Editor's note: This story was originally published on Nov. 11, 2012.


On Wednesday, Mu Sigma Upsilon, in collaboration with the UCF chapter of the National Organization for Women, hosted the second annual SlutWalk at UCF, an event geared toward raising awareness about sexual assault. The march began at Memory Mall where students discussed the tough topic of rape.

Several speakers kicked off the event prior to the walk around campus, including UCF women's a cappella group So Noted, poet Curtis X Meyer, as well as two UCF faculty members. Attendees proudly displayed posters and signs with statements that read My clothes are not my consent and In every language, no means no.

"It's important to show that were standing in solidarity with women who have experienced people telling them that because of what they've worn or because of how they look that is the reason why they've been subjected to something as horrifying and traumatic as rape," freshman Erika Hanley said.

The walk became a national event after a Toronto police officer told law school students women should "avoid dressing like sluts" in order not to be victimized in January of last year. The officer and Toronto Police Department as a whole experienced harsh backlash from the comment.

"Basically he was saying what we were wearing was the reason why we're getting raped. Now, we all know thats actually not the reason because you can be fully covered, there's Islamic countries, and they're still getting raped," graduate student and event chair Ashley Hill said. "It started as a reaction to that, basically saying, you know, instead of teaching women how to dress, teach men not to rape. Consent is sexy and all of that," Hill said.

Event speakers brought to light many aspects of assault that are not typically discussed.

Tava Bingham, coordinator for the Office of Student Involvement, told of her experience in dealing with the emotional burden of sexual assault. She described receiving support from a friend and realizing that she was lucky to be alive. However, Bingham told the crowd, "We have reached a dangerous point in our society when we look for a silver lining in sexual assault."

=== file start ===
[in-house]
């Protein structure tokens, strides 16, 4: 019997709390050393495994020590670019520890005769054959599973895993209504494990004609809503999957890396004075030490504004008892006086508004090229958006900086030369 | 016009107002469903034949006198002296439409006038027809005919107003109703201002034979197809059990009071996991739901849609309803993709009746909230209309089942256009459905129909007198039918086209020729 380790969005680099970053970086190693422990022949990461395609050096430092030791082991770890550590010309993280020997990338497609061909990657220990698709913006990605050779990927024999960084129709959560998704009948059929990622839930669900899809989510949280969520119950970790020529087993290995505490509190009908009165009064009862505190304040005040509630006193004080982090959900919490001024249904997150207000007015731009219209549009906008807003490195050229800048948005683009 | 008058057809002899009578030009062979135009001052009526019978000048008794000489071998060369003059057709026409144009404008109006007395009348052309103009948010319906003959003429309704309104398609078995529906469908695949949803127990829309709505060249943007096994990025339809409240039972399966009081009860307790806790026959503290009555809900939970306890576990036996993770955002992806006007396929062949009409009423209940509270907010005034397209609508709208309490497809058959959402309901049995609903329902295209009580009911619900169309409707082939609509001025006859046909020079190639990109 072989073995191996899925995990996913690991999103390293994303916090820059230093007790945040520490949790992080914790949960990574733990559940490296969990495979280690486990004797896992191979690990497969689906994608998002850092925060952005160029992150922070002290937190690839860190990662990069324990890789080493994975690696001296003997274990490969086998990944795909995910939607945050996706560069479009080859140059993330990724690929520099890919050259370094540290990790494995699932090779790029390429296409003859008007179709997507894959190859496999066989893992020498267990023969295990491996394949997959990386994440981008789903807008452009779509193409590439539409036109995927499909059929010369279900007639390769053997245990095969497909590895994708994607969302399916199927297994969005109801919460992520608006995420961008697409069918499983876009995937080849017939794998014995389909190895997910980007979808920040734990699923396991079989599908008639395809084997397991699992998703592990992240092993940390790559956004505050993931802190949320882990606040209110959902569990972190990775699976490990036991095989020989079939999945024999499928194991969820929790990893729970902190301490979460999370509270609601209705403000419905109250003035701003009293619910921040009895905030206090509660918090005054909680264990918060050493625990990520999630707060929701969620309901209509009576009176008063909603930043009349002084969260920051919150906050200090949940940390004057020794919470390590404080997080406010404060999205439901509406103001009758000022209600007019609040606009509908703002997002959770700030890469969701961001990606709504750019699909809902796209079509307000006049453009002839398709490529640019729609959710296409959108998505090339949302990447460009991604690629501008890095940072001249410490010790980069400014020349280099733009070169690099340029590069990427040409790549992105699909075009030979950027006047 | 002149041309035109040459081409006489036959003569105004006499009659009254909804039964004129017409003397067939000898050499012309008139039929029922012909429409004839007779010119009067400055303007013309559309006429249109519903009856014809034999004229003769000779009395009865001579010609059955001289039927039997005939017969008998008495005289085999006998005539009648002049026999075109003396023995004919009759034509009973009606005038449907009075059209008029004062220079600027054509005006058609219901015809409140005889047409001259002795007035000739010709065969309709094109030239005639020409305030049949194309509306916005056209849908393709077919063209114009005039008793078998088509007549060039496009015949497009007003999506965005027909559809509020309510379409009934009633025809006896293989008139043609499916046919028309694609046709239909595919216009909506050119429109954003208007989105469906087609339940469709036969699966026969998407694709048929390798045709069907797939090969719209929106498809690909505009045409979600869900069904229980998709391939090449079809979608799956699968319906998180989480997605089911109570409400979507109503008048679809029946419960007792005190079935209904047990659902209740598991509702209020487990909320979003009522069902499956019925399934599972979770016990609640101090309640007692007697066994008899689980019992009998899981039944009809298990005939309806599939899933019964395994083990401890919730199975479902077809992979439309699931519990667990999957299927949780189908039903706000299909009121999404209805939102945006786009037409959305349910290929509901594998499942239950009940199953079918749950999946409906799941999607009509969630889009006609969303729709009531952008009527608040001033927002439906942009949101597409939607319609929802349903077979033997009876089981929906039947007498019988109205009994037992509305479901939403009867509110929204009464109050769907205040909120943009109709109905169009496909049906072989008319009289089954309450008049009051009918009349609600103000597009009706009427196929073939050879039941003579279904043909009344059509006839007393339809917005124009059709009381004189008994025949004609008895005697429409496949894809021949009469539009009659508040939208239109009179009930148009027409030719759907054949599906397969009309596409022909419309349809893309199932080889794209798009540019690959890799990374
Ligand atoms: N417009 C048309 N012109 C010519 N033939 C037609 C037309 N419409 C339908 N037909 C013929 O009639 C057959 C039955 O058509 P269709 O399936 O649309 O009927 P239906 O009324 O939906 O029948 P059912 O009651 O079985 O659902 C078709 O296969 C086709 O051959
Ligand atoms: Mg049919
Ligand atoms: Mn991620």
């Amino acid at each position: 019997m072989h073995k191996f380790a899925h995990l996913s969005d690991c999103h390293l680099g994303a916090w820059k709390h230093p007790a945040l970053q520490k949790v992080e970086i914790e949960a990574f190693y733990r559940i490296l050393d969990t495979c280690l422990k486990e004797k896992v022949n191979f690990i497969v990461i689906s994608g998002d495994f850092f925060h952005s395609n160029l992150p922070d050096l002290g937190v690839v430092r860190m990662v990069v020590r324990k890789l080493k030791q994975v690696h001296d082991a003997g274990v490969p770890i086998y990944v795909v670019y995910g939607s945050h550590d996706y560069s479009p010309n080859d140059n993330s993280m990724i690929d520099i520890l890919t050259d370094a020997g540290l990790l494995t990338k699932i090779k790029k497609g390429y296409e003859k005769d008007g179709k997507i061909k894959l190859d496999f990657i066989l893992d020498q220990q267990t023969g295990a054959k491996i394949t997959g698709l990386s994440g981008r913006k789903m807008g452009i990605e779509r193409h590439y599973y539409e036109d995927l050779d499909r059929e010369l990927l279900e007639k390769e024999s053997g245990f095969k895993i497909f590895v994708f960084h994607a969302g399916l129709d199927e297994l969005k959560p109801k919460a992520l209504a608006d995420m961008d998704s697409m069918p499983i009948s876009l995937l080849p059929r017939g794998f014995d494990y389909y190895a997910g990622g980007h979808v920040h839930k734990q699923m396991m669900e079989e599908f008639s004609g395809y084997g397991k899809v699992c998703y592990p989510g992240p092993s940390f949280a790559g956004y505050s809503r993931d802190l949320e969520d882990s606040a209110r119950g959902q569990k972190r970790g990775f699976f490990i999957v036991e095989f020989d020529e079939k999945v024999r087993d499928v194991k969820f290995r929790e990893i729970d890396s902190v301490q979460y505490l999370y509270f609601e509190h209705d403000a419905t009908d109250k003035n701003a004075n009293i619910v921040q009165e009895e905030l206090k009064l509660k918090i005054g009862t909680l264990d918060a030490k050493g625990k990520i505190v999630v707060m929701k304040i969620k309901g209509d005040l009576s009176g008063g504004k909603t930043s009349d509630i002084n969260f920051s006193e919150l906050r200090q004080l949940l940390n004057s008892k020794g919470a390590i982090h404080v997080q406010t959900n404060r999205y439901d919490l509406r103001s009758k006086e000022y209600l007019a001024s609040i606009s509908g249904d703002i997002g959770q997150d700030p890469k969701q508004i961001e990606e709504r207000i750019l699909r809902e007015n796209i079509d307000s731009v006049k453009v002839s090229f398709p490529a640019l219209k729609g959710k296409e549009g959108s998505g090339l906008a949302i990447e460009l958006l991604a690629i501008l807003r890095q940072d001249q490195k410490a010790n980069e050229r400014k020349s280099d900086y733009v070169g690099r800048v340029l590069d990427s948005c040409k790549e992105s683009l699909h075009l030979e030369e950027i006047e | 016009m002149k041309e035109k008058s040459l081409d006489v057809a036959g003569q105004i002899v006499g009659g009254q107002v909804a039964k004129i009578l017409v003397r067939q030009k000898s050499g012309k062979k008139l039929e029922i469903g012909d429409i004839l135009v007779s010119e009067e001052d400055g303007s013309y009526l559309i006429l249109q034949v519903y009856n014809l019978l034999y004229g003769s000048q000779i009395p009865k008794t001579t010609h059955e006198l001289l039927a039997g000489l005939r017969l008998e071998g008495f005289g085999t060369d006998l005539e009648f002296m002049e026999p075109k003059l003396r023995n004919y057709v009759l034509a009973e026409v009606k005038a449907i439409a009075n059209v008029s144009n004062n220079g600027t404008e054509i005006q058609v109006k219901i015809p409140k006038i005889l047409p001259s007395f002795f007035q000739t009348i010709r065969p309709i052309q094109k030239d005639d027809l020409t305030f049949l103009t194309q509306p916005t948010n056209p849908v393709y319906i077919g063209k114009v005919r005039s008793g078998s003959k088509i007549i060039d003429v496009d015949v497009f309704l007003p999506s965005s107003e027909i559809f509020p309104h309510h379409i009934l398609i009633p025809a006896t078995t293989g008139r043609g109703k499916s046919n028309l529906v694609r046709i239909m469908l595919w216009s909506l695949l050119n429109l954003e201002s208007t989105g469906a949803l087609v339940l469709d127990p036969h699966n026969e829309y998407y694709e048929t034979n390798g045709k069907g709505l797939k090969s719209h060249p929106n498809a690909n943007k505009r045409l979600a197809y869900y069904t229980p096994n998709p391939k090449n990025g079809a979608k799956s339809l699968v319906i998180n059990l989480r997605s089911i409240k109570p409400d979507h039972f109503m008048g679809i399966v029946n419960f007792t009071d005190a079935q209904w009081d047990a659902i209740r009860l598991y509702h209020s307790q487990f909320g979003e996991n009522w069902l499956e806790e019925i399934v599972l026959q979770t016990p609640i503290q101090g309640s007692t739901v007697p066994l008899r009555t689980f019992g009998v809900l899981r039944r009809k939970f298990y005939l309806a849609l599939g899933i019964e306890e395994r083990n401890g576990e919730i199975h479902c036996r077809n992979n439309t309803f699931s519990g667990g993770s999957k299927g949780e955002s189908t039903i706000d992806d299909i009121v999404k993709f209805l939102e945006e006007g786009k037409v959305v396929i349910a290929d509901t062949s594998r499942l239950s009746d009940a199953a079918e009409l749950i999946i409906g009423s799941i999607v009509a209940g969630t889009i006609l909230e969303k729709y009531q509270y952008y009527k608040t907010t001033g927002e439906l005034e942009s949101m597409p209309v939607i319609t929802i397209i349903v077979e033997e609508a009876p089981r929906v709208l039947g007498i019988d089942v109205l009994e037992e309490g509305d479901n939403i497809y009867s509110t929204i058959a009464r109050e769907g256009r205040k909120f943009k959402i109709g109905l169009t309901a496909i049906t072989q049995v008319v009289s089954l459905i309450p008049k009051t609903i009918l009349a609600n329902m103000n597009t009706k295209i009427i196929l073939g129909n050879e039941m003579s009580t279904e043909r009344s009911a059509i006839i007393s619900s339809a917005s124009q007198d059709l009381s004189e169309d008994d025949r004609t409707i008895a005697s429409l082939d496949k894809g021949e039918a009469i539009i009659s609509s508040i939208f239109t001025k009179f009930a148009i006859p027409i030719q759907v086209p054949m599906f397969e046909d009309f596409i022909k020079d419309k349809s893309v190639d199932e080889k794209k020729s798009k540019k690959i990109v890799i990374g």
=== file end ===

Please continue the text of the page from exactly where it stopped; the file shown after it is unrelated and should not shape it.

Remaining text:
Wanda Ortiz, a professor in the School of Visual Arts and Design, discussed the definition of the word provoke, and how irrelevant the argument for conservative dress really is.

"Women get raped in sweat pants coming home from the laundromat," she said, illustrating the point of the event and how clothing has nothing to do with provoking sexual assault.

She encouraged students who have experienced rape or sexual assault to consider the messages conveyed in popular music about women and rape, to learn self-defense and, most importantly, to not feel victimized.

An additional recurring theme of the event included bringing attention to the fact that sexual assault affects people of all sexes and genders. Although many attendees were female, male students were also present.

"I think it's important that all of us stand out here and understand that it can happen to anyone, and it's not even just women. Men and women, it can happen to anyone," Hanley said.

Meyer, who is originally from Toronto, aimed to support the event's message through reciting his original spoken-word material.

"Your body is a gift to you and a privilege to others," Meyer told the crowd.

UCFs Victim Services also spoke briefly at the event, informing students about the kind of assistance available for victims of assault. Anyone seeking assistance of this nature may call the hotline at 407-823-1200 any time. Victim Services provides an on-call advocate 24/7, even on holidays, for students who have experienced any type of sexual assault or violence.

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